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Love and Honor Review

Other Critics provided by

Critics scores range from 0 to 100, with higher scores indicating more favorable reviews.

  • 2.0

    out of 100

    Generally unfavorable reviews
    based on a weighted average of all
    critic review scores.

  • 20

    out of 100

    Village Voice Nick Schager

    Between the cast's modern hairstyles and attitude, and the paint-by-numbers set design and period costumes...the action comes across as a prolonged, dreary game of dress-up. That director Danny Mooney shoots his material like a TV show doesn't help.

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  • 20

    out of 100

    The New York Times Nicolas Rapold

    The film dresses up pretty young things in fatigues and retro T-shirts for a story so clichéd and brainless that it’s almost more disturbing than laughable.

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  • 60

    out of 100

    Los Angeles Times Gary Goldstein

    Save a weak police pursuit, events are earnestly depicted and involvingly played, even if the period re-creation at times feels overly burnished. Still, Love and Honor suffices as old-fashioned, pie-in-the-sky entertainment.

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For Families provided by Common Sense Media

OK for kids 14+

Inauthentic Vietnam-era romance feels like a TV movie.

What Parents Need to Know

Parents need to know that teen fans of The Hunger Games co-star Liam Hemsworth may well want to see Love and Honor -- but know that it has a fair bit of drug use, sexuality, and violence. Considering the '60s setting, the drug use (marijuana) isn't that unexpected; nor is the tension between protesters and police and the shooting in the movie's brief war scene. There are two love scenes (bare-chested men and bra-wearing women) and a few passionate kisses. Teens will at the very least learn, if they haven't already, about the opposition to the Vietnam War.

  • Families can talk about whether movies set during the Vietnam era are still relevant. Why is it rare to see movies about Vietnam now when they were so popular in the '80s and '90s? Is there a modern equivalent?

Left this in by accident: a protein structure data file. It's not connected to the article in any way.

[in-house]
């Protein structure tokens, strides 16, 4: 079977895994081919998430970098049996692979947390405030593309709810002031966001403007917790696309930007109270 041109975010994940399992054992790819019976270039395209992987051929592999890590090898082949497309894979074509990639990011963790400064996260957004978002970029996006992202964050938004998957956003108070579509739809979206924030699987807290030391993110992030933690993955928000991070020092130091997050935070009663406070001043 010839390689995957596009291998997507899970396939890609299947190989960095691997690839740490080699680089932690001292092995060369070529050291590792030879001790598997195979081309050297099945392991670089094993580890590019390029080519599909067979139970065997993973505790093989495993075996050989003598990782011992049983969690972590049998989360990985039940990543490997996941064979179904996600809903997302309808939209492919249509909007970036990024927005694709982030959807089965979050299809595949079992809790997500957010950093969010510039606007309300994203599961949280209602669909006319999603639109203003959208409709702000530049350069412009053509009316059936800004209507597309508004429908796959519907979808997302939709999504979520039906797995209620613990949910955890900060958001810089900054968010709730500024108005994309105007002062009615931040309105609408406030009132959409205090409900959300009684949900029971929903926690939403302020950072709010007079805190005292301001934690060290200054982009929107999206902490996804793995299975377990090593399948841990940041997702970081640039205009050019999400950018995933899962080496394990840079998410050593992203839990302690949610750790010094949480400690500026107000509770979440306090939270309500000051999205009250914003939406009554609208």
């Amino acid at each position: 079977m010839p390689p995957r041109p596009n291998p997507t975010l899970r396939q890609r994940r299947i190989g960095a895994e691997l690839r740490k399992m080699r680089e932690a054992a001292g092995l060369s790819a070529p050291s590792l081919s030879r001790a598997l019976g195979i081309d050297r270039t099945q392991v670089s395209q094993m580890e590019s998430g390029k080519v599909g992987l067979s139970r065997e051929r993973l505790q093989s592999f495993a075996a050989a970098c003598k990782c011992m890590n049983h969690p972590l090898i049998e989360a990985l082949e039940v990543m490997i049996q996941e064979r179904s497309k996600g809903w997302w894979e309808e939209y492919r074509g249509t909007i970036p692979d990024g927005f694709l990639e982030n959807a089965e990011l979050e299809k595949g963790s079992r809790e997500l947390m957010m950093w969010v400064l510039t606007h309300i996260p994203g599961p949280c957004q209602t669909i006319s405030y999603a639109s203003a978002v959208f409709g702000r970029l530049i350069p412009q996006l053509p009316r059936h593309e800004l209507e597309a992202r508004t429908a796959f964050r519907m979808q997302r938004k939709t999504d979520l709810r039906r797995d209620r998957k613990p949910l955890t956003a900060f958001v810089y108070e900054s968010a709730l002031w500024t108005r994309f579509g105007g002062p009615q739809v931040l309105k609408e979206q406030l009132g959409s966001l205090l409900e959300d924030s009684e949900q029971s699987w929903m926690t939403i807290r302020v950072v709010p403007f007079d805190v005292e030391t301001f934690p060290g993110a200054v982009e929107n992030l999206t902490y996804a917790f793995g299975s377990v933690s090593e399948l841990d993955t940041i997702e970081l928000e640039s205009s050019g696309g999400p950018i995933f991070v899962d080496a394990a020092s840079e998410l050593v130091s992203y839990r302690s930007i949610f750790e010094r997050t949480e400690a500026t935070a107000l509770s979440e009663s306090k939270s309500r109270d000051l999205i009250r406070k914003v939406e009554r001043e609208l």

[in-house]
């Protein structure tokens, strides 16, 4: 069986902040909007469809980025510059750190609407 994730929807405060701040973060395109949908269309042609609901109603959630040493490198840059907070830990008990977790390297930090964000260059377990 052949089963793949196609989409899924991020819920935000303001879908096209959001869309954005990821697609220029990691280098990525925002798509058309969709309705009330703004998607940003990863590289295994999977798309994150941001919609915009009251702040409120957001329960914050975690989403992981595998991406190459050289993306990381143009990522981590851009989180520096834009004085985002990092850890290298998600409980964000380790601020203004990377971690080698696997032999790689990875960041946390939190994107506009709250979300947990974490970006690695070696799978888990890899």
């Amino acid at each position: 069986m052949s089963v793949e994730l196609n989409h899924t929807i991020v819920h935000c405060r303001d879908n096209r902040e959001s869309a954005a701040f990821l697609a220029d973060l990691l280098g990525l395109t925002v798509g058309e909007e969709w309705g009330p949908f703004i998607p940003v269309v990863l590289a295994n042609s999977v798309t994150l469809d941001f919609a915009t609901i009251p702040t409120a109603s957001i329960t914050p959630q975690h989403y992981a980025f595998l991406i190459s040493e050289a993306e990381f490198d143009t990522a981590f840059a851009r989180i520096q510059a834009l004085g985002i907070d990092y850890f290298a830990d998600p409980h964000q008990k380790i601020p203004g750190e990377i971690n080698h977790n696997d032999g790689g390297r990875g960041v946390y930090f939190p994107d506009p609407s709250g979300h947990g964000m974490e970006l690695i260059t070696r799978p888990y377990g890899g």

• Does Love and Honor have more to do with the war or with the characters' romantic relationships? What did you learn about the Vietnam War?
  • Teens: Is there a cause you feel passionately about that you could help? How could you get involved?

The good stuff
  • message true3

    Messages: The movie promotes standing up for what you believe in and making sure your voice is heard. It also stresses the importance of honesty in romantic relationships.

  • rolemodels true2

    Role models: Candace opposes the war but is willing to support the soldiers. Mickey realizes he was wrong to lie about his and Dalton's intentions and wins over Candace by telling the truth instead of lying when it suits him. Dalton and Janie maturely realize that they love each other -- but that it's not enough to save their relationship.

What to watch for
  • violence false3

    Violence: The opening sequence takes place in Vietnam, and there are a couple of close calls, but only one character is actually shot and injured. Mickey discusses some of his fellow soldiers who've died in battle, and Dalton hits a pacifist who was kissing his fiancee. Police roughly arrest protesters, and two friends find out that another friend in Vietnam has died.

  • sex false3

    Sex: Two love scenes show bare-chested men and women who are either wearing a bra or have a sheet or blanket covering them up. A couple of passionate kisses -- one that's scandalous because it's obvious the young woman doesn't believe in monogamy (she had just gotten engaged to someone else).

  • language false3

    Language: A few uses of "s--t, " "a--hole," and "bitch."

  • consumerism false0

    Consumerism: Not an issue

  • drugsalcoholtobacco false3

    Drinking, drugs and smoking: College-age students and soldiers smoke marijuana (a few times) and get drunk and/or drink heavily -- in keeping with the reputation for open drug use among young people in the '60s.